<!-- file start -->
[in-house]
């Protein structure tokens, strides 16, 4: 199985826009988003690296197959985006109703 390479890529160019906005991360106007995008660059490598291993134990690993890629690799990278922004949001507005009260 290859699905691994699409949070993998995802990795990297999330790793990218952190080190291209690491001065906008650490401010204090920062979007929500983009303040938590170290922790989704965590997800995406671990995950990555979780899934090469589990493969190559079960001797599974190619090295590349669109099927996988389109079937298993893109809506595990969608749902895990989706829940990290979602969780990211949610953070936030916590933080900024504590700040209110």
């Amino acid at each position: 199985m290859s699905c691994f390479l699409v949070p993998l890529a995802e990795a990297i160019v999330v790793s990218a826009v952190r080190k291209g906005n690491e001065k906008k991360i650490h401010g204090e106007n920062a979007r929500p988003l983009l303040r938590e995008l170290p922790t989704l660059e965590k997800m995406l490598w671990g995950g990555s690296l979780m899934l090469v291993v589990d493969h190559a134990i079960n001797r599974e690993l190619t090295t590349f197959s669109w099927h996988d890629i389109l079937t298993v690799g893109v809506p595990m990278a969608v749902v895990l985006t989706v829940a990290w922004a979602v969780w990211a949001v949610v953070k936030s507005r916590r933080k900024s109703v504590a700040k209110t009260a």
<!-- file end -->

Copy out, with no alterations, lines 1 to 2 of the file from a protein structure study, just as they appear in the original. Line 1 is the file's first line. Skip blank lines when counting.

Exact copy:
[in-house]
């Protein structure tokens, strides 16, 4: 199985826009988003690296197959985006109703 390479890529160019906005991360106007995008660059490598291993134990690993890629690799990278922004949001507005009260 290859699905691994699409949070993998995802990795990297999330790793990218952190080190291209690491001065906008650490401010204090920062979007929500983009303040938590170290922790989704965590997800995406671990995950990555979780899934090469589990493969190559079960001797599974190619090295590349669109099927996988389109079937298993893109809506595990969608749902895990989706829940990290979602969780990211949610953070936030916590933080900024504590700040209110």